Europe – Unprecedented presidential election in Belarus

Alexander Lukashenko, who has ruled the country with an iron fist for 26 years, sees Svetlana Tikhanovskaya, a novice in politics, appear before him.

Svetlana Tikhanovskaya (center) on July 31, 2020.


Alexander Lukashenko, who leads Belarus with an iron fist, faces a surprise opponent on Sunday during a presidential election unprecedented for this country, so many crowds have rallied for this young woman new to politics, defying repression .

In the days leading up to the vote, which takes place from 8 a.m. to 8 p.m. (7 a.m. to 7 p.m. in Switzerland) on Sunday, the Belarusian government has redoubled its efforts to stem the rise of Svetlana Tikhanovskaya, arresting the head of her campaign HQ on Saturday. , and denouncing since the end of July a plot of Russian opponents and mercenaries to put the country to fire and blood.

But her competitor, a 37-year-old English teacher, held on despite being “scared every day,” she told AFP on Friday. “Thank you for your support and your confidence (…) let’s wake up in a new country”, she again launched to her supporters in a video posted on Saturday, condemning the arrests of the last days and calling for vigilance in the face of frauds.

“Shameless frauds”

In her interview with AFP on Friday, she welcomed the “awakening” of Belarusians, after 26 years of the authoritarian regime of Alexander Lukashenko. But she also said that she had no illusions about the result because “shameless frauds” have already been perpetrated according to her at the time of the early vote from Tuesday to Saturday (about a third of voters have already voted). Especially since the number of independent observers has been reduced to a minimum.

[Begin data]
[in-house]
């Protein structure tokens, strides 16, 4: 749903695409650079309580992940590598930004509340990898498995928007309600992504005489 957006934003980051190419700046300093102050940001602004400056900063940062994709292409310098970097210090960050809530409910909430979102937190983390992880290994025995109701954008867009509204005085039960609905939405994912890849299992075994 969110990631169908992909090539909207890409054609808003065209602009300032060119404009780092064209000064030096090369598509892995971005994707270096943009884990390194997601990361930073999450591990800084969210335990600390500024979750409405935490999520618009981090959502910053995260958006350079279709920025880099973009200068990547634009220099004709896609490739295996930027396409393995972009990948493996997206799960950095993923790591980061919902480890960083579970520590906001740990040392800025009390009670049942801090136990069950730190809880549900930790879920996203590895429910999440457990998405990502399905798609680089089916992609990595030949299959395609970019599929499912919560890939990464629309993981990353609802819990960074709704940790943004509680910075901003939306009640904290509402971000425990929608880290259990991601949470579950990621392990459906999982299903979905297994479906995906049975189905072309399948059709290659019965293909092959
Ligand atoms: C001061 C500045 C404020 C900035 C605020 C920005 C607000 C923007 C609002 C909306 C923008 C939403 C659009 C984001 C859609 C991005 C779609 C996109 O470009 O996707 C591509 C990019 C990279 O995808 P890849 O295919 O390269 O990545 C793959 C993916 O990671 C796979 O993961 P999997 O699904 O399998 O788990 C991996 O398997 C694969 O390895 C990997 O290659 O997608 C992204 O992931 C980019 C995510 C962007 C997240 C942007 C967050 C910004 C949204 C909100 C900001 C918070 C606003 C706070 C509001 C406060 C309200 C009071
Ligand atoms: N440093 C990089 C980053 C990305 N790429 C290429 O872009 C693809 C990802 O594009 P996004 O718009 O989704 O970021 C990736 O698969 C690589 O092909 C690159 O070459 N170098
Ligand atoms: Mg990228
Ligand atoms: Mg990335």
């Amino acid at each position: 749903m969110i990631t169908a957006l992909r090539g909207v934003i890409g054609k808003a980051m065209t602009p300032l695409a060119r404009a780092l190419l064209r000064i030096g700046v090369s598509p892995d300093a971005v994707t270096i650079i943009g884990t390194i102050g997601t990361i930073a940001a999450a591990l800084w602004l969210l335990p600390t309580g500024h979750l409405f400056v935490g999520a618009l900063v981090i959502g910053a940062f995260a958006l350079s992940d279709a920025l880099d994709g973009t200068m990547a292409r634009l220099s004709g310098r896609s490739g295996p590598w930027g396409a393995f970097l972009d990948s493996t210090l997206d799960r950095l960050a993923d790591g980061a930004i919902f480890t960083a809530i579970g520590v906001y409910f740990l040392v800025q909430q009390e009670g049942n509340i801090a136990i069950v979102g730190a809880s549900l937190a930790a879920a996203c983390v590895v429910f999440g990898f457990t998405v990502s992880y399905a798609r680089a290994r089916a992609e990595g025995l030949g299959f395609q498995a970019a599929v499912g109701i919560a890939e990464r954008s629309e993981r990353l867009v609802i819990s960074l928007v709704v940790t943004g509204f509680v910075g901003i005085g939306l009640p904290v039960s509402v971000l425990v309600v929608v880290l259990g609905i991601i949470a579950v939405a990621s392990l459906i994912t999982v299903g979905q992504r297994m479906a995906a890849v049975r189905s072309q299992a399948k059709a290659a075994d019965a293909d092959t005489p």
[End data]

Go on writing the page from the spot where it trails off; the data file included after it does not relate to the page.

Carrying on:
Faced with this “worrying information”, France, Germany and Poland called for a “free and fair” ballot. The results are to be announced overnight or Monday. Demonstrations by detractors of power cannot be ruled out, if the opposition considers the ballot falsified. Alexander Lukashenko for his part clearly hinted that he would not hesitate to disperse them.

In Minsk, voters in favor of the opposition were therefore torn between hope and fear of reprisals. “I have some apprehensions,” said Nelli, a 40-year-old photographer, “We may have to seriously defend our position and our voices, which of course will be confiscated”. The opposition is planning to hold its own vote count, calling on voters to send in photos of their ballots and wear a white wristband in offices as a sign of recognition.

Before the surprise emergence of Svetlana Tikhanovskaya, Alexander Lukashenko, a 65-year-old ex-sovkhoz director, eliminated his main competitors in the spring and early summer: two of them are imprisoned, a third is exile. Three other candidates are in the running, but none has been able to mobilize.

Svetlana Tikhanovskaya presents herself as an “ordinary woman, mother and wife” who replaced at short notice her husband, Sergei Tikhanovsky, a blogger imprisoned in May while he was campaigning. Described as “poor girl” by Alexander Lukashenko, she knew how to mobilize even though Belarus has never been able to see the emergence of a united and structured opposition.

33 mercenaries

For this, she joined forces with two other women: Veronika Tsepkalo, the companion of an opponent in exile, and Maria Kolesnikova, the campaign manager of Viktor Babaryko, a former banker imprisoned when he wanted to present himself. In case of victory, she promised to stay in power only long enough to release “political prisoners”, organize constitutional reform and new elections.

Sunday’s vote is also taking place in an atmosphere of mistrust towards Moscow, of which Alexander Lukashenko is both the closest and the most turbulent ally. Never in 26 years have tensions been so concrete: for Alexander Lukashenko, the Kremlin’s “puppeteers” intend to make Belarus a vassal.

At the end of July, 33 Russians, suspected mercenaries of the opaque private military group Wagner, reputed to be close to Russian power, were arrested, accused of preparing a “massacre” in Minsk. Moscow rejected these allegations, denouncing an electoral “spectacle”.


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